A Good Samaritan Room
Back in the day when I was single and living with my roommate Angel in an unusually spacious apartment in Hamilton Heights (aka West Harlem), we had a “Good Samaritan room”. This Good Samaritan room was an empty room we reserved for the transient visitor to New York City. As immigrants from the Dominican Republic and Puerto Rico who had traveled extensively, Angel and I had a deep appreciation for those seeking harbor and wandering through life.
Growing up in the Dominican Republic, I have vivid images of my grandmother filling out U.S. immigration forms for family and friends, often by candlelight due to the rolling blackouts that plagued the island. She would be hunched over what would now be considered a vintage typewriter, every so often carefully applying white-out to correct a mistake. Fluent in English and having worked as an Executive Assistant in New York City, my grandmother had impeccable communication and presentation skills. I would watch her advise nervous and wishful adults, and sometimes entire families. Some anxiously seeking to be reunited with loved ones, and others painfully willing to part with their young children so they could attain a good education and advance beyond what was possible for them in the island. In the Dominican Republic, going to “the United States”, often meant landing in New York City. I didn’t realize it then but her acts of kindness and service, her Good Samaritan deeds, were building out the blueprint of my life.
The folks who came through our Good Samaritan room were often friends of friends and extended family who needed short term, soft landings. All had great stories and aspirations. There once was a German student who loved music and would stand idly in the hallway as he shared his day’s discoveries. There were the distant “cousins” who would marvel at the spaciousness of our apartment with lingering hopes they could find similar dwellings. And some did stay longer. My husband, pre-“us”, was one of those occupants. New to New York City, he initially couch camped with friends while he settled in. As we often did when the room was available, Angel asked me to consider having this new photographer friend stay with us for a bit while he found his footing. Not knowing he would become my life partner, I quickly agreed while feeling butterflies in my stomach — deep down knowing THIS wayward traveler was different. A month later, we were dating. Two months after, having a steady income, he moved out to an apartment in a nearby building. A year later we were engaged and once again living in the same apartment, sharing our living space with others.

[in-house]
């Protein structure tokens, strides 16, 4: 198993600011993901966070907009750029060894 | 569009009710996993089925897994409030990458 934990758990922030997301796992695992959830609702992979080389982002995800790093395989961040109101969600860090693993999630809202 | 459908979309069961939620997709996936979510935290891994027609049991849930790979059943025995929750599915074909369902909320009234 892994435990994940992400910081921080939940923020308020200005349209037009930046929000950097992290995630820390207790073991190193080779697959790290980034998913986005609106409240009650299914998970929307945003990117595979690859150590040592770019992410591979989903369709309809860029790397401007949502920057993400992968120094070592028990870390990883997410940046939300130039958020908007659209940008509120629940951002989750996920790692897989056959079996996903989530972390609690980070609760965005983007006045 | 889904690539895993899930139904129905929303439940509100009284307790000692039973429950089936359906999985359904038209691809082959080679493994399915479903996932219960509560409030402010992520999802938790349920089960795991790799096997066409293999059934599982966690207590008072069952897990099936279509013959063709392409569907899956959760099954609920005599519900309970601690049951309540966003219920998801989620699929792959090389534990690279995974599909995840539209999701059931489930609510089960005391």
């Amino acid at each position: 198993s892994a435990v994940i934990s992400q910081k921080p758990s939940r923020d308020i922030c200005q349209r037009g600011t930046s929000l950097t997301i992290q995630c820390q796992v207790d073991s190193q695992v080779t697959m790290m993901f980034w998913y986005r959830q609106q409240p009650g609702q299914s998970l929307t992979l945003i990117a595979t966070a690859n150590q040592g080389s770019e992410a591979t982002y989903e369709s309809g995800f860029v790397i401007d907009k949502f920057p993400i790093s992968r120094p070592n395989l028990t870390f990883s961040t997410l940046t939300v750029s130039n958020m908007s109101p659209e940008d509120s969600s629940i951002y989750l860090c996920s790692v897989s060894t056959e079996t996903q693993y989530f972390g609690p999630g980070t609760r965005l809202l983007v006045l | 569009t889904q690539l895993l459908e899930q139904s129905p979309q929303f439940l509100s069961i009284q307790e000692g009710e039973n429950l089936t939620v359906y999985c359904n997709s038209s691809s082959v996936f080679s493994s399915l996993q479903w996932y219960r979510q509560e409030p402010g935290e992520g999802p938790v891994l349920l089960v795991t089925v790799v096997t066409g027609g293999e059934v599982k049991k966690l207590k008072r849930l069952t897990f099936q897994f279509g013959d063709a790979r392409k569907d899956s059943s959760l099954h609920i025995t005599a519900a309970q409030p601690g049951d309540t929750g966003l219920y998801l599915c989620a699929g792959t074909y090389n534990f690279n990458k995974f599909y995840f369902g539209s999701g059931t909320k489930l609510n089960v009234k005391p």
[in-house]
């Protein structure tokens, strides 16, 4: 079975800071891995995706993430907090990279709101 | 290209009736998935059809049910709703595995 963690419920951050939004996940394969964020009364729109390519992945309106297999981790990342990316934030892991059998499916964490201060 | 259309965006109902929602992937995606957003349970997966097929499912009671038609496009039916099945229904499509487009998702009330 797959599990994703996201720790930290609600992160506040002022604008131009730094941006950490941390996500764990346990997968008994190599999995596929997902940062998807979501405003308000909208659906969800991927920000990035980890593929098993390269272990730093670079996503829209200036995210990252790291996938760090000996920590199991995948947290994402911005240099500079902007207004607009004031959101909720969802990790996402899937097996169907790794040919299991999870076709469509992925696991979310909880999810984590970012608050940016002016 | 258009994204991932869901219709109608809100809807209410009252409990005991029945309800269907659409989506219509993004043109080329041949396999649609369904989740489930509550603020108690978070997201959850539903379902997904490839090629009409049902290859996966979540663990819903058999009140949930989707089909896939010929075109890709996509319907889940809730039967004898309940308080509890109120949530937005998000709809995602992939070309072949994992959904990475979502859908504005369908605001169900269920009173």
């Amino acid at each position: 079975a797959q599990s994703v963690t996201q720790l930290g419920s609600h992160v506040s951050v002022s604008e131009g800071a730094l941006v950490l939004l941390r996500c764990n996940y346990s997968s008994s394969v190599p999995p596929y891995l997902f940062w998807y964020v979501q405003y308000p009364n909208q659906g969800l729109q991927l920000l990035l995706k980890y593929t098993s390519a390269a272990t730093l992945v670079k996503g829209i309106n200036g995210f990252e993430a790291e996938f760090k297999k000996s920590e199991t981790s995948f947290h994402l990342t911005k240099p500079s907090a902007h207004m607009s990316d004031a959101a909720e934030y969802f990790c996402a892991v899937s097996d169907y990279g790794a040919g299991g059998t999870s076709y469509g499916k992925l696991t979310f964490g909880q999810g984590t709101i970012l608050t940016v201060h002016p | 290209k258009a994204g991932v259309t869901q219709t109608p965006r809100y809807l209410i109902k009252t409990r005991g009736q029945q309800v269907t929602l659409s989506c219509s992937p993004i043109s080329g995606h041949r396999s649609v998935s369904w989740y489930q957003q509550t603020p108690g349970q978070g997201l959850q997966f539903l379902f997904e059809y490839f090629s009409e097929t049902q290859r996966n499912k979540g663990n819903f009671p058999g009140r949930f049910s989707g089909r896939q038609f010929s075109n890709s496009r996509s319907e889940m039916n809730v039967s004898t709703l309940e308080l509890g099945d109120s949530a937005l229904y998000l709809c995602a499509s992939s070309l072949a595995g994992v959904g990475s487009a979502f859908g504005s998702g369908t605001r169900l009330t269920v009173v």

I am the result of many Good Samaritan deeds. Mentors like Fred Terrell, Walter Stafford, Luis Miranda, Rossana Rosado, Ella Bell, Roz Hudnell, and Lisa Quiroz who have made introductions, advised me, praised me, and even scolded me when I most needed it. I honor their acts of kindness, and the service I learned from my grandmother, by opening the door wider for others. My Good Samaritan deeds may be different now but the intent and impact remain. One of our current home purchasing requirements is to have a third bedroom or at least a comfy couch. The notion of creating space to help others remains an active part of my life and my career, and one of the values I hope my daughter carries on.